Harnessing a Multigenerational workforce will become key – as people work longer due to improved health and increasing pension ages, (and shrinking pension pots), and younger people keep joining the workforce. This means we have, more than ever, a greater range of age groups working together. A child born in the west today has more than 50% chance of living to be at least 105 and a 20 year old a 50% chance to making it to at least 100. With such a huge mix of experience, attitudes and energy to draw upon at any time, this gives us a great opportunity to harness the experience of the more mature whilst maximising on the energies of the younger population and deliver great results. The challenge is to ensure different values and approaches are enabled to work productively together, and that companies support individuals to develop and grow throughout their now extended working life.
The make up of the workforce is changing. Boomers are declining representing now circa one quarter of working people whilst Generation X (born mid 1960s to early 1980s) are no longer the biggest part of our workforce – Millennials are and these were the first wave of digital natives to enter the workforce. This is a momentous shift. We are now seeing generation Z (born after 2000) enter the workforce too. But there is a belief that these ‘generations’ are less different than we may think. It is perhaps their age that may be more useful. For instance on average older people tend to be more conscientious modest, conventional, careful in interaction, sympathetic and helpful whilst younger people are more sociable, outgoing and keen on variety – regardless of generation. As we get older we tend to differ from our younger selves.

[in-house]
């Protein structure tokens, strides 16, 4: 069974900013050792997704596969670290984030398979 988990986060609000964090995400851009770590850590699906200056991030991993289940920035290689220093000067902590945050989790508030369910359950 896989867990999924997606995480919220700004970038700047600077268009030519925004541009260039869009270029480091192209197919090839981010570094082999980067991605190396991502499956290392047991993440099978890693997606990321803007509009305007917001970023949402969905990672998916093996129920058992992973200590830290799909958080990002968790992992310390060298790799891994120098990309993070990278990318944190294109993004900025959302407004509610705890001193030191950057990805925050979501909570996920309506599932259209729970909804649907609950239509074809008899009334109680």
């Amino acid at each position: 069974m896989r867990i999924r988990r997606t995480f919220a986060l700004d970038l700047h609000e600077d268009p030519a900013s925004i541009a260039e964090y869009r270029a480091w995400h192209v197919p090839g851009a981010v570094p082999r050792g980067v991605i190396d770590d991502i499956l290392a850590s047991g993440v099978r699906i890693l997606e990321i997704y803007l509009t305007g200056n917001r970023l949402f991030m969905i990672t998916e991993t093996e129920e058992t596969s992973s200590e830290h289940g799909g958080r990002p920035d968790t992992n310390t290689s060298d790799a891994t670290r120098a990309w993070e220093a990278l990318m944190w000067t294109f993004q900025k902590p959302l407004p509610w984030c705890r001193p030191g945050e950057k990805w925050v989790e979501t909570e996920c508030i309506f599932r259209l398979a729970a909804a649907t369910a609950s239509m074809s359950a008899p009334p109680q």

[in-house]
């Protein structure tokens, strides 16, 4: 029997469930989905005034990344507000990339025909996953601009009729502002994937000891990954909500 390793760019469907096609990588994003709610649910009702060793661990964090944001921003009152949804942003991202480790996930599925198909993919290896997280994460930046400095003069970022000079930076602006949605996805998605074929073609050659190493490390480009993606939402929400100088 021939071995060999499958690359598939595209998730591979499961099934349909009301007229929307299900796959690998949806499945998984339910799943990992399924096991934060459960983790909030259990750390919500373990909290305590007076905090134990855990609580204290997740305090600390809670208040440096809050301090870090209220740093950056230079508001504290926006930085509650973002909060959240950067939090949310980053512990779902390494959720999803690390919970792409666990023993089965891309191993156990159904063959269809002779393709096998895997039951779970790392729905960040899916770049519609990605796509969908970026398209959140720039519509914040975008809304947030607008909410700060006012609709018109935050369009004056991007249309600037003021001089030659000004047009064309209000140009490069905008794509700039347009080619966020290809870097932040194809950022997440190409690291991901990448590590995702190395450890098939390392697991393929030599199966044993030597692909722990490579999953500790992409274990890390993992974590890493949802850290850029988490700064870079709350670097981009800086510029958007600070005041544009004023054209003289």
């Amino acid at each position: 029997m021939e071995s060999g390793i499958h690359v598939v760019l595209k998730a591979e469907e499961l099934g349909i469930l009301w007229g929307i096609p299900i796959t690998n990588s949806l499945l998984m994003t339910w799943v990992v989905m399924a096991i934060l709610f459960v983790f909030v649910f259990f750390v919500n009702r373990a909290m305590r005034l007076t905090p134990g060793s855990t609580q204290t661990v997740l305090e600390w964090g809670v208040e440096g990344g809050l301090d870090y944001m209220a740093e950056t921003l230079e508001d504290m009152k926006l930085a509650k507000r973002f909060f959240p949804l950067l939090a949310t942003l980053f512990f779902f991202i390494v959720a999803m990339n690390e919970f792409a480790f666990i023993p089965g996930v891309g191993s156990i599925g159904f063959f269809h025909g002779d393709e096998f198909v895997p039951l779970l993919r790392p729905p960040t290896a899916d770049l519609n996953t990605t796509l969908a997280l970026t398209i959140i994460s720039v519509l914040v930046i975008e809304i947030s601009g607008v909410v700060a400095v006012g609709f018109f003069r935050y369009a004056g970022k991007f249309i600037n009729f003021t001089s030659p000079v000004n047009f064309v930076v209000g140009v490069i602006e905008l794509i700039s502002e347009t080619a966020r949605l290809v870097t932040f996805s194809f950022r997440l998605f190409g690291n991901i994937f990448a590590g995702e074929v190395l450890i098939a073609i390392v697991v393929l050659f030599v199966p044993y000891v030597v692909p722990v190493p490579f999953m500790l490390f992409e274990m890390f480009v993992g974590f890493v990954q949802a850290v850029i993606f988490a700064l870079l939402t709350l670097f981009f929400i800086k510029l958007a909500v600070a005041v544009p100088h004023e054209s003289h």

When older people look at todays youth its those younger selves they see. The values and mores of society will change across the years, but the underlying structure of human personality remains constant. Knowing its more about age than generation makes it much easier to see how people can work together productively. We are looking at life stage rather than generational theory. Some honest reflection on what we were like when we were younger, or where we might be heading when we get older might help us understand each other better.
In addition we are now looking at a new lifecycle. It is no longer about education, work, retirement. A model developed by Lynda Gratton and Andrew Scott in ‘The 100 year life’ suggests new and different stages including;
• Individual producer/ entrepreneurship
• Regular work / employment
• Portfolio work and retirement
For individuals it will be important to recognise when these transitions are coming and how to navigate them successfully. Understanding personality development through life is key to navigating the stages of the new working life – so it’s no coincidence that many execs’ seek coaching when they are reevaluating what stage they are in. Companies can retain talent by supporting their colleagues through each stage.